To anyone involved with low- and moderate-income neighborhoods, the only surprise in the news that JPMorgan Chase's Community Reinvestment Act rating had been downgraded twice in the last six months was that it took so long.
The Community Reinvestment Act of 1977 mandates that banks serve the credit needs of communities where they gather deposits. The law grew out of the widespread and systematic denial of credit to residents of low-income communities that were "redlined" on maps in bank lending departments. These redlined areas were comprised overwhelmingly of people of color, immigrants and other population segments long-disenfranchised by "mainstream" financial institutions.
In the run-up to the financial crisis, communities which had previously been "redlined" became "greenlined." Instead of denying loans to residents of disadvantaged communities, banks profited from channeling these consumers into high-rate, subprime mortgages – even if they qualified for lower-rate, conventional loans.
Federal regulators rewarded the nation's biggest banks for this lending with "outstanding" CRA ratings. However, we now know that the loans they were making were so toxic that they ultimately precipitated the worst economic disaster since the Great Depression. The catastrophe required a trillion-dollar government bailout to save the nation's largest banks from the consequences of their imprudent lending and to unfreeze the credit markets.
Yet, despite the fact that after the bailout only businesses and consumers with near-perfect credit could secure loans, the Office of the Comptroller of the Currency maintained that the nation's biggest banks were Outstanding in serving the credit needs of low-income communities.
During the ensuing Great Recession, numerous lawsuits by federal agencies, consumers and corporations have questioned the loans made to low-income consumers by JPMorgan Chase and other large banks, the securities into which these mortgages were packaged and sold to investors, and the banks' mortgage servicing and foreclosure practices.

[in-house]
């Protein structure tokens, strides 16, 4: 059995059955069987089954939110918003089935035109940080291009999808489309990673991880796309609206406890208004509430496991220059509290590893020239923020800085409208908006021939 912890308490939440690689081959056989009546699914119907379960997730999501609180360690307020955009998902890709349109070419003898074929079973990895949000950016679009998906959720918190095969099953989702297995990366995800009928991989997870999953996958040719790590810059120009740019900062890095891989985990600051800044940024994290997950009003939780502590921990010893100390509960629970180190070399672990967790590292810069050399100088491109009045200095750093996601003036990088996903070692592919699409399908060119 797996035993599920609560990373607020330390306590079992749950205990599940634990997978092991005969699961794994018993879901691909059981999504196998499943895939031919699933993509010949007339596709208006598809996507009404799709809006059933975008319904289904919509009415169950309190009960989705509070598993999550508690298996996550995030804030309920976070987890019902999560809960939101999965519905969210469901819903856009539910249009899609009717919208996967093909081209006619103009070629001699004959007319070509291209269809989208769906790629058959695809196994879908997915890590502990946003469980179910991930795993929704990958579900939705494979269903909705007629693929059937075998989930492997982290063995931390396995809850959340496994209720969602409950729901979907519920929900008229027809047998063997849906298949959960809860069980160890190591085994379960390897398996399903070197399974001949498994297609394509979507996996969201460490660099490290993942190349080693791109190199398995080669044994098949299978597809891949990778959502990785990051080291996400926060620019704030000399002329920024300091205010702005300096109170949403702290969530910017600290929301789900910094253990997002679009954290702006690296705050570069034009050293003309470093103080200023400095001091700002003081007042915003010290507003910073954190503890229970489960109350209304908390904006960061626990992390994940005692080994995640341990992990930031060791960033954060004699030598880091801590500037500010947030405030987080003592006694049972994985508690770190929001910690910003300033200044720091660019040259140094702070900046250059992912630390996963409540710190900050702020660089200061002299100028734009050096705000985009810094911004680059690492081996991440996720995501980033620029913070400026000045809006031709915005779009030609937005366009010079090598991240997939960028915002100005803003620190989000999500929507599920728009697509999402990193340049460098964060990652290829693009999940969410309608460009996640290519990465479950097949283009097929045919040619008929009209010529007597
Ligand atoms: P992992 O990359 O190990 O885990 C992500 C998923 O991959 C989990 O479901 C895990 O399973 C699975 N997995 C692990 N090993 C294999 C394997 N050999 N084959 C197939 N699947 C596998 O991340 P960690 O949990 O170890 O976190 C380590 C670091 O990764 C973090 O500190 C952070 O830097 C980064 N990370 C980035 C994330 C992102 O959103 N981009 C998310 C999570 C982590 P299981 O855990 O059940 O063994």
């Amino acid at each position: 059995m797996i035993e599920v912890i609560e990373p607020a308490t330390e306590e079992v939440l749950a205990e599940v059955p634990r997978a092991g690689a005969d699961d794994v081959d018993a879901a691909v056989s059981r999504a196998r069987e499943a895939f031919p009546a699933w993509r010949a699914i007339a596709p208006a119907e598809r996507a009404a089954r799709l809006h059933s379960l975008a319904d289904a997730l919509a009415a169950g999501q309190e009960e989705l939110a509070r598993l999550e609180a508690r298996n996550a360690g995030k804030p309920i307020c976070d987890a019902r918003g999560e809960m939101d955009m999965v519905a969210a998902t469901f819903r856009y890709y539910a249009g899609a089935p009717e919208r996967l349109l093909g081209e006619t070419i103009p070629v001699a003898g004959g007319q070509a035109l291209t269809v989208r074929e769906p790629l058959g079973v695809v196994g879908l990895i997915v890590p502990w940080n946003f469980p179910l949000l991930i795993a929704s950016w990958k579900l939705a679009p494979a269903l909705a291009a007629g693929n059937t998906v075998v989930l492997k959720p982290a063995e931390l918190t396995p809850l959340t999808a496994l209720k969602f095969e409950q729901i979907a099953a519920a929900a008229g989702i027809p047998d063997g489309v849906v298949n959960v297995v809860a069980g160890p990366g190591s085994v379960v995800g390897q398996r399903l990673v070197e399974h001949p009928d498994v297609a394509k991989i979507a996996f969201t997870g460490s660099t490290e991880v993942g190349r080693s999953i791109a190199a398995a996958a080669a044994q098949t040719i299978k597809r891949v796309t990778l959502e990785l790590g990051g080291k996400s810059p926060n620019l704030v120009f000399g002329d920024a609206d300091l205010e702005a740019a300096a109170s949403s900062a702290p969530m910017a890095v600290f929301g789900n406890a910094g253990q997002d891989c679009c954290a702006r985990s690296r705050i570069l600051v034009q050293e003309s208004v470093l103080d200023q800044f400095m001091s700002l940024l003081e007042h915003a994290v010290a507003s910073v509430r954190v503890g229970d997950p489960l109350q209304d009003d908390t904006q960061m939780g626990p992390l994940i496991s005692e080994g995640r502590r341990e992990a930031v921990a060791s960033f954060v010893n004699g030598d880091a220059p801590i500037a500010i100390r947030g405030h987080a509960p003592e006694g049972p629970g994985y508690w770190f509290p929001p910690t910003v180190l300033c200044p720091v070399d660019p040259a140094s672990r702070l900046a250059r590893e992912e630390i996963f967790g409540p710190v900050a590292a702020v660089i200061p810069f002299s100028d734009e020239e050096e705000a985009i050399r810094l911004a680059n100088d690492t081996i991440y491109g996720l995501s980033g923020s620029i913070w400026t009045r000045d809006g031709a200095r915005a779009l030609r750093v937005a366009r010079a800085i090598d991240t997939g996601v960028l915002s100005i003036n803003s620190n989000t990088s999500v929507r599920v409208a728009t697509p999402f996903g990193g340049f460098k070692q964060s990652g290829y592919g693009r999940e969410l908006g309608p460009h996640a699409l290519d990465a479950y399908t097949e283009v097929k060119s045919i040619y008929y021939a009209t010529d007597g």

JPMorgan Chase and other megabanks admitted they overcharged and/or foreclosed on thousands of members of the U.S. Armed Forces in violation of the Servicemenbers' Civil Relief Act which prohibits such actions.
JPMorgan Chase and other large banks were found to have manufactured fraudulent "robo-signed" documents with which they attempted to foreclose on delinquent homeowners. The bank also used "robo-signed" documents to sue delinquent credit card holders.
JPMorgan Chase is among the large banks being sued for forcing mortgage holders to purchase flood insurance in excess of amounts required by law and with receiving commissions and kickbacks from the companies that sold the policies the homeowners were forced to obtain.
And just days ago, Chase and nine other big banks agreed to pay $8.5 billion to settle allegations by the OCC that they mishandled foreclosures following the financial crisis.
Despite these deplorable lending activities, it has been rare for the OCC to award the nation's largest banks anything but the highest CRA ratings – until now.
It would be reassuring to view the downgrade of JPMorgan Chase's CRA rating as a long-overdue correction to past errors in evaluations – a recognition that CRA ratings should reflect the quality of the credit extended to low- and moderate-income communities as well as the quantity.
But the Chase downgrade stands alone relative to its peers. The rest of the nation's megabanks still have Outstanding CRA ratings despite an environment where this seems improbable, at best. An environment where residents of low-income communities still turn to payday loan companies and pawn brokers for credit because their banks won't make $300 loans.